IT'S amazing that nobody has spotted it before. Superimposed on every ocean on the planet there is a striped pattern of currents. Yet what causes them is a mystery.

Between 1992 and 2003, Peter Niiler of the Scripps Institution of Oceanography in San Diego, California, and colleagues collected data from more than 10,000 drifting ocean buoys, which they tracked with satellites. As expected, the buoys' movements were influenced mainly by known global currents, which are driven by wind and by differences in the temperature and salinity of seawater.

But when the team analysed the data, it emerged that something else had been subtly influencing the buoys' paths. It turned out that there were alternating strips of water running eastward or westward, a bit like parallel moving sidewalks. Niiler recalls his reaction: "My God, we've never seen these before."

Satellite measurements showed that the interfaces between adjacent currents were alternately associated with slight peaks and troughs in sea level. When the team looked at this variation globally, they found that the 150-kilometre-wide bands covered pretty much every ocean.

To confirm that the currents were real, the team set out to measure them directly in two regions in the eastern Pacific. "Their existence is so surprising that we had to prove first that they are not an artefact of satellite data," says Nikolai Maximenko of the University of Hawaii. Sure enough, they recorded currents flowing in opposite directions at around 40 metres per hour (Geophysical Research Letters, DOI: 10.1029/2008GL033267). This is slower than most previously known ocean currents, which may explain why the striped flows have remained undiscovered until now. "Only a very lazy canoeist would notice the effect," says Maximenko.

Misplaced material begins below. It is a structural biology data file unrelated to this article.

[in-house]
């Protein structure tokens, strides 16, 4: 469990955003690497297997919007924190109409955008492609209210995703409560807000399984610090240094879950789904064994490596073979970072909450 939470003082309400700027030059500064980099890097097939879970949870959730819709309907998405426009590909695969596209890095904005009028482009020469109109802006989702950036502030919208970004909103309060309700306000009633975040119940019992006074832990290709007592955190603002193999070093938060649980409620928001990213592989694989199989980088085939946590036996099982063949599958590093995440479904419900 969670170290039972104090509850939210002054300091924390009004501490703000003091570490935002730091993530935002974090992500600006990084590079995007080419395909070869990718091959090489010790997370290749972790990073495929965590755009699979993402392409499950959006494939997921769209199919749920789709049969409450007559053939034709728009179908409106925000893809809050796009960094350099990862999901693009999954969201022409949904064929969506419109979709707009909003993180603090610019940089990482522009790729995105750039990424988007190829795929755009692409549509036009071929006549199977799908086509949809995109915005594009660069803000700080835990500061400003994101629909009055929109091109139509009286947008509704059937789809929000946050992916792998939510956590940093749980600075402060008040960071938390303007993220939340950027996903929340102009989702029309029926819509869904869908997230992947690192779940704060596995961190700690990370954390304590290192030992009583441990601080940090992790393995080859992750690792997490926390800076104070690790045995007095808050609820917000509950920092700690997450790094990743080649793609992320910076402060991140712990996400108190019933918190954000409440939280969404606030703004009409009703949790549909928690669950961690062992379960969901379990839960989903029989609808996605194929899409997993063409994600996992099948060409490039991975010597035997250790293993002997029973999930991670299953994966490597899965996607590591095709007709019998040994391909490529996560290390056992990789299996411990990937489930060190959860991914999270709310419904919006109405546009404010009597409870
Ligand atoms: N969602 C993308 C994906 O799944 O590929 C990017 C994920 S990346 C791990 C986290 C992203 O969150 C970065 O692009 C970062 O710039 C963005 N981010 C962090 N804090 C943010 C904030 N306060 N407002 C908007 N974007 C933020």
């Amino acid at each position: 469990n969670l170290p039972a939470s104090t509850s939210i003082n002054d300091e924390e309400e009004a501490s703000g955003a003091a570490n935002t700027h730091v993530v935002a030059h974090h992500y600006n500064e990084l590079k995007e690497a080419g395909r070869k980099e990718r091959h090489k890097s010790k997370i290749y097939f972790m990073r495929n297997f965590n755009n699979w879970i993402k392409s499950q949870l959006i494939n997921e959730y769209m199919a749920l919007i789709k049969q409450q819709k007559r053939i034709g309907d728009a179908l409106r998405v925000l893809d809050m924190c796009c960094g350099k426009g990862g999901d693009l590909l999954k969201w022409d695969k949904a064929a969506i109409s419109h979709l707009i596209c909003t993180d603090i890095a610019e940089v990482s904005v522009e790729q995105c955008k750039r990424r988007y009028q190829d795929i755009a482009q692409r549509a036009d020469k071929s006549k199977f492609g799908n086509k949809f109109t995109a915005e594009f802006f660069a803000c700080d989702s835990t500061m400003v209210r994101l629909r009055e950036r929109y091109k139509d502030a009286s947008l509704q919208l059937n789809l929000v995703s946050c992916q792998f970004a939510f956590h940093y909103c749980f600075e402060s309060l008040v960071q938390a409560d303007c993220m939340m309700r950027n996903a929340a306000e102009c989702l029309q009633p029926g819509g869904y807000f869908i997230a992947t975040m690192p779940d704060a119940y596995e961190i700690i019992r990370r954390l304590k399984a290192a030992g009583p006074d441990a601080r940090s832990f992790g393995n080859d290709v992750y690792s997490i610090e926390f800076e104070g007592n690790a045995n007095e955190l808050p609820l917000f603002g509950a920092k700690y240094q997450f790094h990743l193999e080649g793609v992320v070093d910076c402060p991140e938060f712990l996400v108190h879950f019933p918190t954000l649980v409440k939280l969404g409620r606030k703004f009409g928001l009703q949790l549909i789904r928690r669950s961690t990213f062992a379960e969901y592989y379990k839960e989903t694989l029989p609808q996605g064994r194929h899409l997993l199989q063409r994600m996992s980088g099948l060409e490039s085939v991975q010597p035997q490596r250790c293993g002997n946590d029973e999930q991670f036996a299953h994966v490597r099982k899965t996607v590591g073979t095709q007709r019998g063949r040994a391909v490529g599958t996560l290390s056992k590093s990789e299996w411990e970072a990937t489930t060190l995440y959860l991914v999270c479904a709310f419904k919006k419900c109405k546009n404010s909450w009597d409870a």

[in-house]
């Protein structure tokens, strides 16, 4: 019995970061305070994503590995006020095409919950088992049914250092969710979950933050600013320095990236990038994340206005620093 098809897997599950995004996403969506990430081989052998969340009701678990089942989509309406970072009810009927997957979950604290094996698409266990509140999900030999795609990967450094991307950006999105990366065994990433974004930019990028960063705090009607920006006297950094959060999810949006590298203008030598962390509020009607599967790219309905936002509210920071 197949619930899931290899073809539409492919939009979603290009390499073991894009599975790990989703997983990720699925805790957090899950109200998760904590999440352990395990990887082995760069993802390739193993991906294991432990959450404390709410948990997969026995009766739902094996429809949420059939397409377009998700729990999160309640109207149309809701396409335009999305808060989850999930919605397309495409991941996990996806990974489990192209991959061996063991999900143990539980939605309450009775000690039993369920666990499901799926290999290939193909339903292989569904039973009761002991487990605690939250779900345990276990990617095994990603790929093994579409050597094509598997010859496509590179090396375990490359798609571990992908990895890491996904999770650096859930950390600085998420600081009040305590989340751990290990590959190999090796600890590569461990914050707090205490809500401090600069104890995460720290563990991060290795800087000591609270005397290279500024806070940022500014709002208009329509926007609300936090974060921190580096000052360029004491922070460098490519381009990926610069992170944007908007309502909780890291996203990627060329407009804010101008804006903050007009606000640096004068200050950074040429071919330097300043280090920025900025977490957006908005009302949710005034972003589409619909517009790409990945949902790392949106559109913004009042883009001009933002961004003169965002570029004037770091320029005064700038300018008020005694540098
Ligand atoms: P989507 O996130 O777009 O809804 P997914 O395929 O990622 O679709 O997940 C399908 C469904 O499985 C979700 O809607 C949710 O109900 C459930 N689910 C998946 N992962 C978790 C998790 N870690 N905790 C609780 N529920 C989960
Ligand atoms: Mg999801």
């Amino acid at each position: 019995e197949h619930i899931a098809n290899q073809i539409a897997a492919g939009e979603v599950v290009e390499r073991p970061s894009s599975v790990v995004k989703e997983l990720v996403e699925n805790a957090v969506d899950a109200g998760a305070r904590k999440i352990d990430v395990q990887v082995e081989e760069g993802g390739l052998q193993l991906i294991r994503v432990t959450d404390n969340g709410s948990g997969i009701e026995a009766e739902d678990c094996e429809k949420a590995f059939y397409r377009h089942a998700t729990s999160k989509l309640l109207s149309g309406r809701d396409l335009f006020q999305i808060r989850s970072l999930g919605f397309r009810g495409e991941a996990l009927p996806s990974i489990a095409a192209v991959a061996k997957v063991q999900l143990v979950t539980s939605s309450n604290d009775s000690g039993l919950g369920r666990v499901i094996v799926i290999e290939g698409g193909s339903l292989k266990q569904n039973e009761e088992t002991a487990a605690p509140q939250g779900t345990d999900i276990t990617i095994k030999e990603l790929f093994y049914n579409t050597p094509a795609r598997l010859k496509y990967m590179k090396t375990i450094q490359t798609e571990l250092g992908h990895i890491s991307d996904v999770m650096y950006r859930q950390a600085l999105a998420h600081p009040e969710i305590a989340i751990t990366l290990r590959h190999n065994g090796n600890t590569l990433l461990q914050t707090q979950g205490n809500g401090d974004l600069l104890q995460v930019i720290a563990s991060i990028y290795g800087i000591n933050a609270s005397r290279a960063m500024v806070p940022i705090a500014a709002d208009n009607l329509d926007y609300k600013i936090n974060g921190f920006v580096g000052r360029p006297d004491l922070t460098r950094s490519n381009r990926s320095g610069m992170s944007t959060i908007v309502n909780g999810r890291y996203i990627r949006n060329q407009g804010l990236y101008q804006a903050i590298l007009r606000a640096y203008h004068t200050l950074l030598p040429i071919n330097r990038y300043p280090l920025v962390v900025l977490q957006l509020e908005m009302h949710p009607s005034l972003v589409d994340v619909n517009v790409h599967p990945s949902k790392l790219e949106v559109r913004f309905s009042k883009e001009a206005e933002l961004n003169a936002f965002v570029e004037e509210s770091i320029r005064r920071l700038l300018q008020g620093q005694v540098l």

The flows extend right down to the ocean floor, and the boundaries between currents are alternately associated with peaks and troughs in temperature as well as sea level. This suggests that they influence processes such as nutrient and energy flow around the oceans, but this has yet to be proven, says Niiler.

What causes the striped flows remains a puzzle. "They are a fascinating new aspect to the ocean's circulation, but the jury is still out on the mechanisms leading to their formation," says Geoff Vallis of the Geophysical Fluid Dynamics Laboratory at Princeton University.

He points out that similar patterns exist in atmospheric flows on other planets, for example, Jupiter. Whether similar effects are at play here is unclear, he says.